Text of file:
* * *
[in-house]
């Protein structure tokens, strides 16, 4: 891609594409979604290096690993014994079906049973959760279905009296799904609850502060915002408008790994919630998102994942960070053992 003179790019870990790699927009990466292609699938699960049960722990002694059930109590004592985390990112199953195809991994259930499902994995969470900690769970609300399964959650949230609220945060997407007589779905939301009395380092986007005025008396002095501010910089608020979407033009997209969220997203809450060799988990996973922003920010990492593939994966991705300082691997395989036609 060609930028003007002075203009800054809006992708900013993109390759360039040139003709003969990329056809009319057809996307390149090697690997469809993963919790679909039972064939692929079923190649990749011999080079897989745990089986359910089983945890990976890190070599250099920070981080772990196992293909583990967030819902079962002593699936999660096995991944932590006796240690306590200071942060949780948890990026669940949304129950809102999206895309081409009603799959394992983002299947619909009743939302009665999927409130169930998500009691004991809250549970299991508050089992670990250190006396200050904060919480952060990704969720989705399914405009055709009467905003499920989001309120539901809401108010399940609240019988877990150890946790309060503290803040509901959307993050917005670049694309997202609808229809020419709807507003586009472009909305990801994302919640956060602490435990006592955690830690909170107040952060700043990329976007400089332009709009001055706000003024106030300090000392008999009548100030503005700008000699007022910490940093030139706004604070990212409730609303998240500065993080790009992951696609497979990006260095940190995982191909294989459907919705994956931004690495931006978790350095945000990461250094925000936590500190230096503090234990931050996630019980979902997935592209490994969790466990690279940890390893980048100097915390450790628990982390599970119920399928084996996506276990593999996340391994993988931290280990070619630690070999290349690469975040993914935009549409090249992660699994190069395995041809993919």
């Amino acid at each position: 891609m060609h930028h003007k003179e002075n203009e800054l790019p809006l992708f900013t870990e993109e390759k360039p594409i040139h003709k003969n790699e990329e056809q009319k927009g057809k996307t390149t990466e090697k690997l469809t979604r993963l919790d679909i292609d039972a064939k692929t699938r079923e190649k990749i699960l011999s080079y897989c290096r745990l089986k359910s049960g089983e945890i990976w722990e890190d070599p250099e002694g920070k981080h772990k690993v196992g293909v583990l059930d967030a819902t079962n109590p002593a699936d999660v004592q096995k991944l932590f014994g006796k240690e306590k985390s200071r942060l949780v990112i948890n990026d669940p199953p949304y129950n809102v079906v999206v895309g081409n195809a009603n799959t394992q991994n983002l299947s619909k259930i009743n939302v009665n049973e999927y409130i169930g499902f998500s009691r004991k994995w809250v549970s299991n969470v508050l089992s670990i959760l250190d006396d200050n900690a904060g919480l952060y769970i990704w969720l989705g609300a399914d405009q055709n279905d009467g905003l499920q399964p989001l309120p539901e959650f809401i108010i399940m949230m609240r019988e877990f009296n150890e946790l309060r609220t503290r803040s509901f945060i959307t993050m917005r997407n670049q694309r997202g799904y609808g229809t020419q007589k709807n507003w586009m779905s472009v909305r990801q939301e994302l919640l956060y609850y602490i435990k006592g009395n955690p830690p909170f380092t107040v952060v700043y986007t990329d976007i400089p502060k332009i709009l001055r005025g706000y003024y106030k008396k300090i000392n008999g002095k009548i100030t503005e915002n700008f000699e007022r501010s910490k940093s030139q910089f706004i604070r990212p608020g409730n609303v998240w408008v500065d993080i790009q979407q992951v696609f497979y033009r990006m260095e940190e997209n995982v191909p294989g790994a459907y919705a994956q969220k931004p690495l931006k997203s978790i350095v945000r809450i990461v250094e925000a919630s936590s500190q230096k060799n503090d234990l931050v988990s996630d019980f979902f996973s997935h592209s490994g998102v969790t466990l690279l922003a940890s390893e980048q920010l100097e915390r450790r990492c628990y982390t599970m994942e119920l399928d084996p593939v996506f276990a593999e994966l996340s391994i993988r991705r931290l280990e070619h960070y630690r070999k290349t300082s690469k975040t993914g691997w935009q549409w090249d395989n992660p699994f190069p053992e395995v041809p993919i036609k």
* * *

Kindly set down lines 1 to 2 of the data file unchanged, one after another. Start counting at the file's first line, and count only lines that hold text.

[in-house]
């Protein structure tokens, strides 16, 4: 891609594409979604290096690993014994079906049973959760279905009296799904609850502060915002408008790994919630998102994942960070053992 003179790019870990790699927009990466292609699938699960049960722990002694059930109590004592985390990112199953195809991994259930499902994995969470900690769970609300399964959650949230609220945060997407007589779905939301009395380092986007005025008396002095501010910089608020979407033009997209969220997203809450060799988990996973922003920010990492593939994966991705300082691997395989036609 060609930028003007002075203009800054809006992708900013993109390759360039040139003709003969990329056809009319057809996307390149090697690997469809993963919790679909039972064939692929079923190649990749011999080079897989745990089986359910089983945890990976890190070599250099920070981080772990196992293909583990967030819902079962002593699936999660096995991944932590006796240690306590200071942060949780948890990026669940949304129950809102999206895309081409009603799959394992983002299947619909009743939302009665999927409130169930998500009691004991809250549970299991508050089992670990250190006396200050904060919480952060990704969720989705399914405009055709009467905003499920989001309120539901809401108010399940609240019988877990150890946790309060503290803040509901959307993050917005670049694309997202609808229809020419709807507003586009472009909305990801994302919640956060602490435990006592955690830690909170107040952060700043990329976007400089332009709009001055706000003024106030300090000392008999009548100030503005700008000699007022910490940093030139706004604070990212409730609303998240500065993080790009992951696609497979990006260095940190995982191909294989459907919705994956931004690495931006978790350095945000990461250094925000936590500190230096503090234990931050996630019980979902997935592209490994969790466990690279940890390893980048100097915390450790628990982390599970119920399928084996996506276990593999996340391994993988931290280990070619630690070999290349690469975040993914935009549409090249992660699994190069395995041809993919």